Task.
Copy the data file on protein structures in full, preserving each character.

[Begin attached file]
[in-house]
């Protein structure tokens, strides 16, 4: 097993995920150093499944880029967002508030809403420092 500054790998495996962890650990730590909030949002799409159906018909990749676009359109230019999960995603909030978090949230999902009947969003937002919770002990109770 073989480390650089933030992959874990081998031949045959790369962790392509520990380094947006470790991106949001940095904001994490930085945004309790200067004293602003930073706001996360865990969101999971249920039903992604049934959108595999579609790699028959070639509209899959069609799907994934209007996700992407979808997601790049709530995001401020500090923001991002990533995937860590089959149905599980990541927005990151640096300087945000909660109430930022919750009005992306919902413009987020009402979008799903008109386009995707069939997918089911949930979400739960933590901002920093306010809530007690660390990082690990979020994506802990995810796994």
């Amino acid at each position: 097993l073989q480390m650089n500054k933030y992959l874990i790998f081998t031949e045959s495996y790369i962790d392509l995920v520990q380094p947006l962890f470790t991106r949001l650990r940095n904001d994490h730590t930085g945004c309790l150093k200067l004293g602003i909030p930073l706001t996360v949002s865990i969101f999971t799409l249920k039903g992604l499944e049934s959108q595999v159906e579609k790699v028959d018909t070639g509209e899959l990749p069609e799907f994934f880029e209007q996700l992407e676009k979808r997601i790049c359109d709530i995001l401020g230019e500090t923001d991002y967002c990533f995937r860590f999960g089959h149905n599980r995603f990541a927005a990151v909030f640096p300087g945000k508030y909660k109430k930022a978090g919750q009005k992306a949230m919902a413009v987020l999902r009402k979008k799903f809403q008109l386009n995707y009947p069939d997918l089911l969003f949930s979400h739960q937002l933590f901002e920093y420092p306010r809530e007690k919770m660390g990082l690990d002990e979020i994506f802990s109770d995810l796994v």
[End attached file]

[in-house]
């Protein structure tokens, strides 16, 4: 097993995920150093499944880029967002508030809403420092 500054790998495996962890650990730590909030949002799409159906018909990749676009359109230019999960995603909030978090949230999902009947969003937002919770002990109770 073989480390650089933030992959874990081998031949045959790369962790392509520990380094947006470790991106949001940095904001994490930085945004309790200067004293602003930073706001996360865990969101999971249920039903992604049934959108595999579609790699028959070639509209899959069609799907994934209007996700992407979808997601790049709530995001401020500090923001991002990533995937860590089959149905599980990541927005990151640096300087945000909660109430930022919750009005992306919902413009987020009402979008799903008109386009995707069939997918089911949930979400739960933590901002920093306010809530007690660390990082690990979020994506802990995810796994």
């Amino acid at each position: 097993l073989q480390m650089n500054k933030y992959l874990i790998f081998t031949e045959s495996y790369i962790d392509l995920v520990q380094p947006l962890f470790t991106r949001l650990r940095n904001d994490h730590t930085g945004c309790l150093k200067l004293g602003i909030p930073l706001t996360v949002s865990i969101f999971t799409l249920k039903g992604l499944e049934s959108q595999v159906e579609k790699v028959d018909t070639g509209e899959l990749p069609e799907f994934f880029e209007q996700l992407e676009k979808r997601i790049c359109d709530i995001l401020g230019e500090t923001d991002y967002c990533f995937r860590f999960g089959h149905n599980r995603f990541a927005a990151v909030f640096p300087g945000k508030y909660k109430k930022a978090g919750q009005k992306a949230m919902a413009v987020l999902r009402k979008k799903f809403q008109l386009n995707y009947p069939d997918l089911l969003f949930s979400h739960q937002l933590f901002e920093y420092p306010r809530e007690k919770m660390g990082l690990d002990e979020i994506f802990s109770d995810l796994v």